After leaving the temple, we made our way to an enormous tent built of freshly cut, wooden posts wrapped in cloth and bound at the joints with rope. Over the prior two days, we watched as the stage and tent were built, covered, electrified with lights and ceiling fans, and carpeted laid out. The work of the community to pull this all together has been stunning with people working from 5 a.m. to 10 p.m. every day. Under this tent, engaged Buddhists from all over the world gave their welcoming and introductory speeches, the most inspiring of which was the leader of the Gujarat Dalits, who told her story and celebrated that any true Buddhist liberation movement must include the deep practice of purifying the mind of greed, hatred, and prejudice. This was followed by the bellowing call that the oppressed must demand the same purified mind of their oppressors. Her call rose against the backdrop of pilgrims still streaming down the path and drew cheers from the students, monks, nuns and laity filling the tent, as well as those on blankets spread over every inch of shaded grass in nearby tree groves.

One feels a revolutionary energy that seems integral to the sense of Buddhist devotion here. Much of this is owed to the Ambedkar’s original language. He saw the two – revolutionary energy and devotion – as one movement of liberation. If it is not known to the reader already, it should be made clear that this position is certainly not the most common, conventional perspective in either traditional or Western Buddhism, one of the reasons why what is happening here is so inspiring. That said, in the United States social crises and the just, heart-driven voices of sangha members who are not the white, middle-class norm are pressuring Buddhist leaders to move toward a more engaged expression. For Buddhists, it may actually be Ambedkar’s time in America.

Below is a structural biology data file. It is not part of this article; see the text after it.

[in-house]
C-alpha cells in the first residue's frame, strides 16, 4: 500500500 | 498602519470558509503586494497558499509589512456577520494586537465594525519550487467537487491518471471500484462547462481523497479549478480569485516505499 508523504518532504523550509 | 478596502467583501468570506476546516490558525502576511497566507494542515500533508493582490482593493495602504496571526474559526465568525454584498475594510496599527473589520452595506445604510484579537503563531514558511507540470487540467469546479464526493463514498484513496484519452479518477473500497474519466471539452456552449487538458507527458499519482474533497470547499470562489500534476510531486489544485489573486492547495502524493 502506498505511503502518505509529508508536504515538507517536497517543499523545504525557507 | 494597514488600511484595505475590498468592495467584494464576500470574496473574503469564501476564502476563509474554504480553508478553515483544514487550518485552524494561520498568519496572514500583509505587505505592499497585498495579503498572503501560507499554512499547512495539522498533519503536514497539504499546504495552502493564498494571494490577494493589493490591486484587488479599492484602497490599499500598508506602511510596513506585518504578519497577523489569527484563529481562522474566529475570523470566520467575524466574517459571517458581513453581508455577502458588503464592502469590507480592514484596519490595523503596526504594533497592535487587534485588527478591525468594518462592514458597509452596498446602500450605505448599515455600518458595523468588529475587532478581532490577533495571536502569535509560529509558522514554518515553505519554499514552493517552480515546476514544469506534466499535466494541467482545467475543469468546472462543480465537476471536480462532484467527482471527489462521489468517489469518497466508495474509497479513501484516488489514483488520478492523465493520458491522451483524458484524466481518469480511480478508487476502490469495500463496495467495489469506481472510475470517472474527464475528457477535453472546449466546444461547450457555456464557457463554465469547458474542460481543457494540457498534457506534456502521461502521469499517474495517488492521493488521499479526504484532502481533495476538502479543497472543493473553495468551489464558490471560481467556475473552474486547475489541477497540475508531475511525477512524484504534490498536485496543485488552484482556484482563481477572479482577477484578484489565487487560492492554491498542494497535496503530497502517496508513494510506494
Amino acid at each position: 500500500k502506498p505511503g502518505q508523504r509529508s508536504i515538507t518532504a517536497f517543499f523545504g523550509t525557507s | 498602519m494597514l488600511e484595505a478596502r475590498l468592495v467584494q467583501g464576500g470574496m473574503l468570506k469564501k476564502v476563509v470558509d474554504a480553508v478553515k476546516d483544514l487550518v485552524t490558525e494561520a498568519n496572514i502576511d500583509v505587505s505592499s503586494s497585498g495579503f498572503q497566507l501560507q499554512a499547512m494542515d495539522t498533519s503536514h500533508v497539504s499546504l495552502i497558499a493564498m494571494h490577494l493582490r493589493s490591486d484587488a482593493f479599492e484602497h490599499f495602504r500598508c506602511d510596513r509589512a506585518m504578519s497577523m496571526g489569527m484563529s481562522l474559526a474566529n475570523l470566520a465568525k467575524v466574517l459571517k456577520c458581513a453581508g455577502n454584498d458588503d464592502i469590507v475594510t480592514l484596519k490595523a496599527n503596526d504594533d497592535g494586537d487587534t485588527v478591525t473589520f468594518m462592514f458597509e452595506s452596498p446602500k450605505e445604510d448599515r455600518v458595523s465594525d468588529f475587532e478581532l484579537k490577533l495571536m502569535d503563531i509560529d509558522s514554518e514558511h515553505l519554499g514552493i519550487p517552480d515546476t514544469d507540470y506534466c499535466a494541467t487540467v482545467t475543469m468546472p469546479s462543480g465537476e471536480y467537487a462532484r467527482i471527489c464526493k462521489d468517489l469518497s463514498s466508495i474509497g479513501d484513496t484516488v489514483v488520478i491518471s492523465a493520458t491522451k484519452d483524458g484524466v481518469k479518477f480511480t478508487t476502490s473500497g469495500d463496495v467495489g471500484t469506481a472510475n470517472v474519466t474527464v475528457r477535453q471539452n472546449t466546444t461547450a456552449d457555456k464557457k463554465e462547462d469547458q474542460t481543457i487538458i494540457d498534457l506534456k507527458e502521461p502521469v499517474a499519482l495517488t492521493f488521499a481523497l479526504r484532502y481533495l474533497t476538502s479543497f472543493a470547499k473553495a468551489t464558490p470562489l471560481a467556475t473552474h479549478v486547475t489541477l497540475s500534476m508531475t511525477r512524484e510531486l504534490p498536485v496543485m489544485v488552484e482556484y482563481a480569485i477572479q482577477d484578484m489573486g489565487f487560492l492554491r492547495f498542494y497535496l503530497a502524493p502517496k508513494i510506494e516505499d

Here the devotion to him and the movement is strong and conveyed clearly in the spirited greeting of Ambedkarite Buddhists, “Jai Bhim” Bhim is the affectionate term for Ambedkar, whose first name was Bhimrao. Jai Bhim is “Victory to Bhim.” In the joy of that greeting, there is little question that in the hearts of Dalit Buddhists this is a social movement. This was even more pronounced later this evening when we attended the anniversary celebration of Dr. Ambedkar’s conversion celebrated at Nagpur’s Diksha Bhumi, the conversion ground where he stood to become a Buddhist in October 1956.

The memorial brought together more than a million Buddhists from Maharastra and other provinces of India. It was a joy to march with everyone on the way to the grounds as Nagaloka students formed a human chain around the international guests to ensure we were not separated off from the dense crowd. What was noticeable in the mix of all ages were the high numbers of young people everywhere shouting chants whose scores of calls always solicited the same response, “Jai Bhim.” It’s hard to miss the intergenerational strength and a sense of heart and identity being passed down to the children, several of whom boasted proudly of being born Buddhists. At times this deeply felt grounding in community reminded me of my time with the Zapatistas. It was inspiring.

Coming here, I am so pleased to find such vitality. Yesterday a fellow priest in my Zen lineage said something to the effect of, “Having all of these engaged Buddhists from around the world is great, but that’s not what’s really happening here.” I could not agree more. One aspect of what is happening here is that a people are unwaveringly demanding their dignity together. Having the honor to witness this, strengthens the heart. There is so much more that will take years to comprehend fully. I, for one, am looking forward to what the Dalit community here has to teach us all.